Tuesday, April 28, 2009

Birthday Cakes

Photo: A Martha-Stewart inspired cake for my mother

I love birthdays, especially other people’s birthdays. One of my earliest memories involves my grandmother’s birthday. My parents had decided to throw a surprise party for her, and they felt to make it a true surprise, they had to act as if they had forgotten her birthday altogether. To my innocent sensibilities, their plot bordered on cruel and unusual punishment, certainly not deserved by my grandmother who lived with us, cared for us, and always, always, always remembered everyone else’s birthday. So, with the craftiness of the very young, I got up as soon as I heard my grandmother in the bathroom, knocked at the door with feigned urgency, and spilled the beans. I can still remember sitting on the edge of the commode, swinging my restless little legs,  telling her that she shouldn’t worry, we didn’t forget her birthday, we were going to have a party, and the cake was hiding in the dining room in the china closet.

Even that young, I knew the essence of a good birthday was a wonderful cake, a fantasy of frosting and filling. One year, my mother made a pound cake completely covered in butter cream flowers. She set the bar for the birthday cakes I wanted to make. They had to be beautifully crafted. They had to have a theme, a theme that matched the birthday boy or girl. And, most of all, they had to be delicious.

I soon took on the challenge of baking birthday cakes myself. My mother made everyone else’s cake, and it seemed inherently unfair that her cakes should come from a bakery. It didn't matter that I was only thirteen. It was well past time that my mother should get a home-made cake. So, with secrecy in mind, I asked my father to take my mother shopping while I baked for my mother. She always made chocolate cakes, but she herself preferred vanilla, so I decided to make a vanilla concoction with a lemon filling. I called my mother’s Aunt Jean to get her famous recipe for butter cake. I combed through my mother’s worn cookbook for a recipe for a lemon filling. I was ready.

The cake itself wasn’t that hard to make, even if I used every bowl in the kitchen. While I waited for it to cool, I started on the filling. The recipe said to "cook until thickened, about five minutes." With very little experience in what a “thick” filling looked like, I stirred for over an hour without it achieving the desired consistency. I put the cake together carefully, frosted the cake with white icing, wrote “Happy Birthday Mom” crookedly on its face with Wilton’s decorator’s icing from a tube, and waited for the applause when dessert was finally served.

The applause never came. The filling had hardened to a cement-like consistency, and only one of my five brothers was even willing to taste this excuse for a birthday cake. Not only was this a cake with a shape only a mother could love, it tasted terrible.  It was bad in every sense of the word. Did that stop me? No! I kept baking, and with experience and cake-decorating classes, I'm the official family cake maker, especially for my mother's birthday.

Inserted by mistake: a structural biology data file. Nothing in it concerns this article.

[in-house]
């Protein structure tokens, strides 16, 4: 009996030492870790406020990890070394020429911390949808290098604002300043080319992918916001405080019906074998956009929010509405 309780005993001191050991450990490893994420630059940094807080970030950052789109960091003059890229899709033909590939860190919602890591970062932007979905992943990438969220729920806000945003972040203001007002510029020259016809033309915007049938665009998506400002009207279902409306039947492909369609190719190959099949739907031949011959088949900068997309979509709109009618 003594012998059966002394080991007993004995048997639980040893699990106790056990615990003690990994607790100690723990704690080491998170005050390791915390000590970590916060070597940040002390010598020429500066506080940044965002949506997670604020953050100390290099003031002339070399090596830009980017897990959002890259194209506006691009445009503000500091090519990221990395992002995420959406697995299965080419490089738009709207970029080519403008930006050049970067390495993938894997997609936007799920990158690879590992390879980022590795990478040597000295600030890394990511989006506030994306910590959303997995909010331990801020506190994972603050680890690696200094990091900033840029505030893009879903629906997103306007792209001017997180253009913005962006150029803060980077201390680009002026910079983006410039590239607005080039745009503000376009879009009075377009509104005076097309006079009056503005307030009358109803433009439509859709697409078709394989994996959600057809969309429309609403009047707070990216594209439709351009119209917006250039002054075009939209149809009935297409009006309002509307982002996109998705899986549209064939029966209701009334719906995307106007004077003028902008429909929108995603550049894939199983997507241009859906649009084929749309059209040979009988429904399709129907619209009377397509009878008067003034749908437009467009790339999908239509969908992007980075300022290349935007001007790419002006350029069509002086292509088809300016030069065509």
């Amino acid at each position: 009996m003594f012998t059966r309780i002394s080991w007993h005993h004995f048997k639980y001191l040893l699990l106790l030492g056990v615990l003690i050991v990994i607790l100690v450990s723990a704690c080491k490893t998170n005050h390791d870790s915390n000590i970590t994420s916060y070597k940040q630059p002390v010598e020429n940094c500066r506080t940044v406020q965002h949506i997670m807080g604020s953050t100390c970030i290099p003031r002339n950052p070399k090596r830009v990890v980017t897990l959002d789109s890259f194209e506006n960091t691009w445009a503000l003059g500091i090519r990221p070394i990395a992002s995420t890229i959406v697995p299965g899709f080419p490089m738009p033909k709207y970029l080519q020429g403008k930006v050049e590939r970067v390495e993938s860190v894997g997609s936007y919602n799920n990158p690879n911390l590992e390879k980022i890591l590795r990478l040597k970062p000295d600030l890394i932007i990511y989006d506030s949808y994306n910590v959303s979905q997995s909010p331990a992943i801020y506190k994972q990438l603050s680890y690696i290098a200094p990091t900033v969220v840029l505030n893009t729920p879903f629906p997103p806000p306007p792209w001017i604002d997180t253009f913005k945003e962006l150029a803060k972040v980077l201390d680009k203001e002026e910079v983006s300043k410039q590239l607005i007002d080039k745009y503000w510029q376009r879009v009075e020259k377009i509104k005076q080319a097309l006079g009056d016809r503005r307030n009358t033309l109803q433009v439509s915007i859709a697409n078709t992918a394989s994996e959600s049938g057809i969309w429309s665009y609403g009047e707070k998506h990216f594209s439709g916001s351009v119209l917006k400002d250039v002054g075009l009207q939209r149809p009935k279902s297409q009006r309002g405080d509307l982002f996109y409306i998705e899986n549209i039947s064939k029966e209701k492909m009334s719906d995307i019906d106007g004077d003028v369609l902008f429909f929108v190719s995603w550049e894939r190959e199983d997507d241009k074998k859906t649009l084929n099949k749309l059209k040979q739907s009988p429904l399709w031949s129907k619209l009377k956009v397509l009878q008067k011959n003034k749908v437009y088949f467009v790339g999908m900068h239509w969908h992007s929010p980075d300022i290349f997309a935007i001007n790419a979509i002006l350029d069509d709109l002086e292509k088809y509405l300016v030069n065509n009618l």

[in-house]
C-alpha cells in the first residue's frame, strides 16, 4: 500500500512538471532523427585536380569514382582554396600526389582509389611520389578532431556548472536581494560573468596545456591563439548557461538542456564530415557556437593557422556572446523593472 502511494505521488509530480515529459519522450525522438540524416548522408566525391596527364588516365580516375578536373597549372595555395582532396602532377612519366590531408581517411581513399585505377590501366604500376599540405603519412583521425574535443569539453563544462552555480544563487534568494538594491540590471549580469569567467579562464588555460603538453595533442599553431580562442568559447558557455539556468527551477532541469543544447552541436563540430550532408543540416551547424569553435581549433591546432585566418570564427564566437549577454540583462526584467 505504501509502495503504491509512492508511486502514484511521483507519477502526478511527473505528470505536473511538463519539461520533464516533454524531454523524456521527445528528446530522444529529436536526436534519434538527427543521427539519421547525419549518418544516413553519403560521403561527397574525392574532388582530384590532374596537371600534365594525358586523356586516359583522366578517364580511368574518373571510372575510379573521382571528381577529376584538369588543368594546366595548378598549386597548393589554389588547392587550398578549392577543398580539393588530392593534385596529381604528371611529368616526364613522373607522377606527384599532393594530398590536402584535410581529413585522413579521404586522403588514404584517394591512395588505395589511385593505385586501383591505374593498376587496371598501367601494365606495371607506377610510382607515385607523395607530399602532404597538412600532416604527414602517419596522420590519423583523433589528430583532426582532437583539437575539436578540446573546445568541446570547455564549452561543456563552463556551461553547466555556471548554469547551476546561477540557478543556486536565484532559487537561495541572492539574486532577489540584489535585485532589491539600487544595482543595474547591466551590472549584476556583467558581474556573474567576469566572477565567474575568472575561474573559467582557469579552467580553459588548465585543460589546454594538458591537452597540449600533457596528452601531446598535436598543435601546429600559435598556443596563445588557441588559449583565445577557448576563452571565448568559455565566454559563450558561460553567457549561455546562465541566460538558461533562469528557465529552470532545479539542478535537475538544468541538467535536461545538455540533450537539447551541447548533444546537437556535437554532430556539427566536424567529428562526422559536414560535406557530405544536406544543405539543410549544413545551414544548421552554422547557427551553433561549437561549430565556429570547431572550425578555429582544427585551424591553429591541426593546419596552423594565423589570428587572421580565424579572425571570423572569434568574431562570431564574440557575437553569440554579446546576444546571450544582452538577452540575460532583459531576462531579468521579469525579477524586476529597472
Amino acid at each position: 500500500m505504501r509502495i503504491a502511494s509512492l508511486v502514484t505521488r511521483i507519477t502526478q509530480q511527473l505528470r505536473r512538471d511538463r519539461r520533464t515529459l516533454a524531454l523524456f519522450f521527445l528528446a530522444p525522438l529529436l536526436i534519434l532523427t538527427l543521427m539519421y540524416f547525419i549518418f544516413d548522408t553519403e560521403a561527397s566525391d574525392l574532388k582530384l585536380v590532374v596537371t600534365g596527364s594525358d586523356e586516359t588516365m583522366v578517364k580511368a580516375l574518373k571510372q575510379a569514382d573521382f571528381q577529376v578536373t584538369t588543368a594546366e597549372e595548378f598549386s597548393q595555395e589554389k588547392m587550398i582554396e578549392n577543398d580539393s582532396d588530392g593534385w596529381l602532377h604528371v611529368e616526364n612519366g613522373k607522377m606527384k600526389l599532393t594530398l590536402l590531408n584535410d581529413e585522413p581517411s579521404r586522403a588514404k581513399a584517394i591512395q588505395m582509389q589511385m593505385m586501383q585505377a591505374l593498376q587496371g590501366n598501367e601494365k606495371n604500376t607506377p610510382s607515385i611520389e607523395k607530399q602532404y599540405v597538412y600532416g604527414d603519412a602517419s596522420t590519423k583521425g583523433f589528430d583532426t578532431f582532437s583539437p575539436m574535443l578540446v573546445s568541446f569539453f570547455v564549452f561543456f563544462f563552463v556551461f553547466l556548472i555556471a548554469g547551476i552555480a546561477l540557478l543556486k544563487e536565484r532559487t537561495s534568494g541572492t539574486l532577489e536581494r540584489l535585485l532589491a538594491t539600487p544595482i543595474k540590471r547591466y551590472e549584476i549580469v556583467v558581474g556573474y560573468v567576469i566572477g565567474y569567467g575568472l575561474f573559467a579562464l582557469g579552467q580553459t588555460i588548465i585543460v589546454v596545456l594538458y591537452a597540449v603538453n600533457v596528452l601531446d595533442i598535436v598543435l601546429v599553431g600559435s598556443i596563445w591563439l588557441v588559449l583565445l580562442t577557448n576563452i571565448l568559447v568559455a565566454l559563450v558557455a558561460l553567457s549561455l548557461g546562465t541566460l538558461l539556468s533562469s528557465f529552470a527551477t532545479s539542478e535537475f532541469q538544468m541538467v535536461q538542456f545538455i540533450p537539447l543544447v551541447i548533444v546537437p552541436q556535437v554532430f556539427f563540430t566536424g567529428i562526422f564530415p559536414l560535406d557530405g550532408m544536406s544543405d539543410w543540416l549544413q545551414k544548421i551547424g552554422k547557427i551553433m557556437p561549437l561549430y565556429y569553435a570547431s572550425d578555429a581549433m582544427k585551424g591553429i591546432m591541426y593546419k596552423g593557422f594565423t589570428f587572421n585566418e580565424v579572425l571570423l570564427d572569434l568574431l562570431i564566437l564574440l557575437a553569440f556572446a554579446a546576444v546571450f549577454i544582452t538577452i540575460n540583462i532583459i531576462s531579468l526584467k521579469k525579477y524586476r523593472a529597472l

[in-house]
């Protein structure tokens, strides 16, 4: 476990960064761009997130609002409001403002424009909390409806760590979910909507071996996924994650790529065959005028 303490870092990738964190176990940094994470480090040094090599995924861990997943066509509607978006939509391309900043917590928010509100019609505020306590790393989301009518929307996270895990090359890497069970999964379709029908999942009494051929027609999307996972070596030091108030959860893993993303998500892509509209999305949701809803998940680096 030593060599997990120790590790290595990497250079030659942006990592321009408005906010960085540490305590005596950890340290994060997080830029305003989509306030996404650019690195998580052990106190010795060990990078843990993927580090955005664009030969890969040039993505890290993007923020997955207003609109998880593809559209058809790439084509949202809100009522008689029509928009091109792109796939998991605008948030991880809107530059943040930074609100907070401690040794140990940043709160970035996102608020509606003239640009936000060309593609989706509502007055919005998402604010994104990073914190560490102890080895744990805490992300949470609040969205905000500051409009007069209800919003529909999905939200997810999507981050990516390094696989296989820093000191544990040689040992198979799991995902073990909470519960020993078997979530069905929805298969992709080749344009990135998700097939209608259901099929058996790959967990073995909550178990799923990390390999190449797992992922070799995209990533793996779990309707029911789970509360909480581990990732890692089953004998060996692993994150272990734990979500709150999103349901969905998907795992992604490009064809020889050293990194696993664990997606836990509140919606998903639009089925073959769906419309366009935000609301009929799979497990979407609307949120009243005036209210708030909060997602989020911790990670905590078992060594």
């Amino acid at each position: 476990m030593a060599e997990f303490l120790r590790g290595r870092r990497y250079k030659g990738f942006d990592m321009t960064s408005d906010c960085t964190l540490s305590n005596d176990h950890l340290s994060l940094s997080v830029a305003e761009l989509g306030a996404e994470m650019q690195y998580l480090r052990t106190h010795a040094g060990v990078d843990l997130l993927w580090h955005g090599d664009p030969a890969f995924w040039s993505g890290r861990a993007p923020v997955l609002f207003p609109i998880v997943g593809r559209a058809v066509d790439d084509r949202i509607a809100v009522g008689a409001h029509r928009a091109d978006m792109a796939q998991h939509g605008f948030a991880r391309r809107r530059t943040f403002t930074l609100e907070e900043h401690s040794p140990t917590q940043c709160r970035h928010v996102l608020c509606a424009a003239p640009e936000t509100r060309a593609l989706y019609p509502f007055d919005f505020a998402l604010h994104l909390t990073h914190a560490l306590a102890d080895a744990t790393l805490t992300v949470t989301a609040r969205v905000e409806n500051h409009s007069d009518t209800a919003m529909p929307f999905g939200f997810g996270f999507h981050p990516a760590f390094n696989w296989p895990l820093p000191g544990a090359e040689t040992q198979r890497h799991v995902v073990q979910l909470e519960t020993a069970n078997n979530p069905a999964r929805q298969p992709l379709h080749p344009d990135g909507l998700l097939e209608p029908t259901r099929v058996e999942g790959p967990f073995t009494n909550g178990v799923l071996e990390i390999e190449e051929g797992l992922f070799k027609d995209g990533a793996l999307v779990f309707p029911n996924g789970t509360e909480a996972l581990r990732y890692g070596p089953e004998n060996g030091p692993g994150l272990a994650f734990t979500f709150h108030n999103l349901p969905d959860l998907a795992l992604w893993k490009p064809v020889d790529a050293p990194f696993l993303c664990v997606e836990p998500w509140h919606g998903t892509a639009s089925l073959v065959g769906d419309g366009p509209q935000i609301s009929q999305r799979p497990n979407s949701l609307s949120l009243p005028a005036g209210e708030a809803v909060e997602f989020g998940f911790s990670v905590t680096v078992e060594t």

To this day, the most popular birthday choice is my mother's famous devil's food cake. Here's the recipe:

Mom's Devil's Food Cake 
3 cups flour 
2 cups sugar 
1 cup cocoa 
2 teaspoons baking soda 
1 teaspoon salt 
1 ¼ cup vegetable shortening 
1 cup boiling water 
1 cup buttermilk 
2 large eggs 
1 teaspoon vanilla   

Preheat oven to 350 degrees. Grease and flour two 9-inch cake pans. Sift the dry ingredients into a large bowl. In a smaller bowl, pour the boiling water over the shortening and allow the shortening to melt and the mixture to cool slightly before adding it to the dry ingredients. Add water and shortening and remaining ingredients to the dry ingredients. Mix until thoroughly blended (2 minutes with a hand mixer). Pour an equal amount of batter into each of the prepared pans. Bake for 25 minutes, or until the cake begins to pull away from the sides of the pans and a toothpick comes out clean. Frost with your favorite icing. The cake can also be baked in a 9x13 inch pan, increasing the baking time to about 45 minutes.


  1. this cake looks fantastic, with a professional photographer it could easily have been in a martha book ;) have you ever looked at her book Baking Handbook, she has her signature birthday cake in there that has little spiked meringues all over it, here it is online http://www.marthastewart.com/recipe/marthas-birthday-cake?autonomy_kw=marthas%20birthday%20cake&rsc=header_2

    love your blog,

  2. Oh Linda, isn't it wonderful that you had the love and passion to want to please your wonderful mom and at the same time the determination to pursue the art of baking? I think all your friends and the poker night crew will applaud your cooking delights.
    I enjoyed the memoir and I could actually see that cake! Keep going , girl!